CAMBRIDGE, U.K., and BOSTON, Mass., April 24, 2019 – Bicycle Therapeutics, a biotechnology company pioneering a new class of therapeutics based on its proprietary bicyclic peptide (Bicycle®) product platform, and Oxurion today announced full enrollment of Oxurion’s Phase I trial designed to evaluate the safety of a single injection of THR-149, a novel Bicycle-based plasma kallikrein (PKal) inhibitor. Activation of the PKal enzyme has been shown to induce retinal vascular permeability, microaneurysm and inflammation.
“Patients with DME have elevated levels of PKal,” said Patrik De Haes, M.D., Chief Executive Officer of Oxurion. “Our goal in this Phase I trial is to evaluate the safety of a single intravitreal injection of THR-149, a novel Bicycle-based PKal inhibitor, in subjects with visual impairment due to DME. Enrolling these patients is the first step to understanding whether we can inhibit PKal with Bicycle’s novel bicyclic peptides.”
Under the terms of the agreement, Oxurion (formerly ThromboGenics) has an exclusive license to undertake preclinical and clinical development, as well as subsequent commercialization, of a specified drug candidate. In return, Bicycle receives development milestone payments and royalties on sales of products resulting from the collaboration.
“Bicycles offer a differentiated approach to a range of debilitating diseases, and we are delighted to see the progress Oxurion has made in successfully completing the enrollment of the first Bicycle-based therapeutic for a Phase I study,” said Kevin Lee, Ph.D., Chief Executive Officer of Bicycle Therapeutics. “THR-149, together with Bicycle’s own Bicycle Toxin Conjugate for oncology, BT1718, represent the first of multiple initiatives we are advancing to bring this unique therapeutic modality to patients with substantial unmet medical needs.”
About Bicycle Therapeutics
Bicycle Therapeutics is a clinical-stage biopharmaceutical company developing a novel class of medicines, referred to as Bicycles®, for diseases that are underserved by existing therapeutics. Bicycles are fully synthetic short peptides constrained to form two loops that stabilize their structural geometry. This constraint is designed to confer high affinity and selectivity, and the relatively large surface area presented by the molecule allows targets to be drugged that have historically been intractable to non-biological approaches. We have a novel and proprietary phage display screening platform that we use to identify Bicycles in an efficient manner. Our initial internal programs are focused on oncology indications with high unmet medical need. Our lead product candidate, BT1718, is a Bicycle Toxin Conjugate being investigated for safety, tolerability and efficacy in an ongoing Phase I/IIa clinical trial in collaboration with, and fully funded by, the Centre for Drug Development of Cancer Research UK. Bicycle was founded in 2009 as a result of innovative science conducted by Sir Greg Winter and Professor Christian Heinis. Sir Greg Winter is a pioneer in monoclonal antibodies; in 2018, he was awarded a Nobel Prize in chemistry for the invention of the technology underpinning our proprietary phage display screening platform that we use to identify Bicycles. Bicycle is headquartered in Cambridge, U.K., with many key functions and members of its leadership team located near the biotech hub of Boston, Massachusetts. For more information, visit BicycleTherapeutics.com, connect with us on LinkedIn and follow us on Twitter at @Bicycle_tx.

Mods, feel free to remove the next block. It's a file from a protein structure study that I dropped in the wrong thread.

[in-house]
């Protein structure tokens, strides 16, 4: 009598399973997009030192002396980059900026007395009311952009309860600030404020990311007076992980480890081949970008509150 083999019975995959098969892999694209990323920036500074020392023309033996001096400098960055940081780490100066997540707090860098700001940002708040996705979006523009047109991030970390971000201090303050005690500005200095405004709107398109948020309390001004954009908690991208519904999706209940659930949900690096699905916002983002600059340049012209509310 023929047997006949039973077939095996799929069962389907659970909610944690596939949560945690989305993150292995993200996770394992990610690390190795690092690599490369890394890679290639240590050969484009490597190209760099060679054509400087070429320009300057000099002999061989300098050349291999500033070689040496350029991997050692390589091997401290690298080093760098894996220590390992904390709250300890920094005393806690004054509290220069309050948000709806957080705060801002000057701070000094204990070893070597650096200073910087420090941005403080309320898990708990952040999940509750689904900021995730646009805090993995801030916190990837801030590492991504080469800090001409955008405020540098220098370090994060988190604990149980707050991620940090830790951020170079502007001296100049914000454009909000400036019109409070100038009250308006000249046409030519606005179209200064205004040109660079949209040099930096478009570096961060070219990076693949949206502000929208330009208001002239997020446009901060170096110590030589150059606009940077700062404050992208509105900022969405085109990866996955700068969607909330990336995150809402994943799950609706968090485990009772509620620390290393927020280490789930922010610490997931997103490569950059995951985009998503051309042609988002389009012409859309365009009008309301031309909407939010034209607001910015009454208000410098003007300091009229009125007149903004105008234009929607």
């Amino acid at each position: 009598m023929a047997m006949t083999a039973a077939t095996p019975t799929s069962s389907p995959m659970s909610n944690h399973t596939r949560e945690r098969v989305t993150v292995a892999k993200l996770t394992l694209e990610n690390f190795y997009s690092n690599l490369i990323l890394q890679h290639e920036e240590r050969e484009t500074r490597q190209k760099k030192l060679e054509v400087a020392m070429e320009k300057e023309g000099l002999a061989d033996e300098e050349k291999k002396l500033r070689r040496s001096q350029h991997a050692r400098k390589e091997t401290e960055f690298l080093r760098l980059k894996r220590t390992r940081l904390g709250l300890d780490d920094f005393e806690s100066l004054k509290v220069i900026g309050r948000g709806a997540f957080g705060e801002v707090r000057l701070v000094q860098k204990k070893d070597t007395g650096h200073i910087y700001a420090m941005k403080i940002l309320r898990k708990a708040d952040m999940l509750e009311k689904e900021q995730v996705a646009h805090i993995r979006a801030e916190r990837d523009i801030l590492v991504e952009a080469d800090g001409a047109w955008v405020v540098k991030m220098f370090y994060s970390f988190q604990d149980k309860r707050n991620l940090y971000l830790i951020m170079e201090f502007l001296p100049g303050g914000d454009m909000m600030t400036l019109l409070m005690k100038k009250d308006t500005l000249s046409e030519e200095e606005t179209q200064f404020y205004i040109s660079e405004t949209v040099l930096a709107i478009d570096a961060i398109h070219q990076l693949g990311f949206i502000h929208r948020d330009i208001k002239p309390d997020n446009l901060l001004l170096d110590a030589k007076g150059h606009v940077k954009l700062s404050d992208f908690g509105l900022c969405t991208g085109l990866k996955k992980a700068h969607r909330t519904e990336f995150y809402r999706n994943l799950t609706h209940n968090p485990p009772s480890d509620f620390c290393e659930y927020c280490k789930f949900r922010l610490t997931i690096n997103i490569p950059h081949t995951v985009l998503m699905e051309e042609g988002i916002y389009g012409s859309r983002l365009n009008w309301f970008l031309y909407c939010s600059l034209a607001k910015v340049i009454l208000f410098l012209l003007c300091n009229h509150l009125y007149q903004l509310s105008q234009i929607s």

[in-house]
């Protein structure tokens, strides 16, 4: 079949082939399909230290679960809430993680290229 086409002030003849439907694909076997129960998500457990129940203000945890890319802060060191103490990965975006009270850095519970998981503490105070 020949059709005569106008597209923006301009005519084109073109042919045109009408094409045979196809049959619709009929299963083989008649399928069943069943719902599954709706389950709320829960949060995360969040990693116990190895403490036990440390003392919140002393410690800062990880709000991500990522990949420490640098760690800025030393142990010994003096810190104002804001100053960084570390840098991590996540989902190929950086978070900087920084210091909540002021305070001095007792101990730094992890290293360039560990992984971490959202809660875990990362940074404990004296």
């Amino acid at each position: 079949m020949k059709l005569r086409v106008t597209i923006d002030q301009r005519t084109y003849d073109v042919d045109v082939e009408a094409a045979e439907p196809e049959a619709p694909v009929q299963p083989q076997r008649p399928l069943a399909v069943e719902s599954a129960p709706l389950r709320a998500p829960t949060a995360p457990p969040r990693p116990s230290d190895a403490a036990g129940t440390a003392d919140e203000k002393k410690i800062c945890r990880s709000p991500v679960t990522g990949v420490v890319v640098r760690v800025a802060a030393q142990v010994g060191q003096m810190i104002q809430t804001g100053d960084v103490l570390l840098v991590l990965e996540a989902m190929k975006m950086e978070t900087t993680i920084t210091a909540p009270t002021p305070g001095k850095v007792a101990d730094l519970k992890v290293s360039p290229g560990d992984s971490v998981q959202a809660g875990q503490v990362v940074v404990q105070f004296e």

Ten Bridge Communications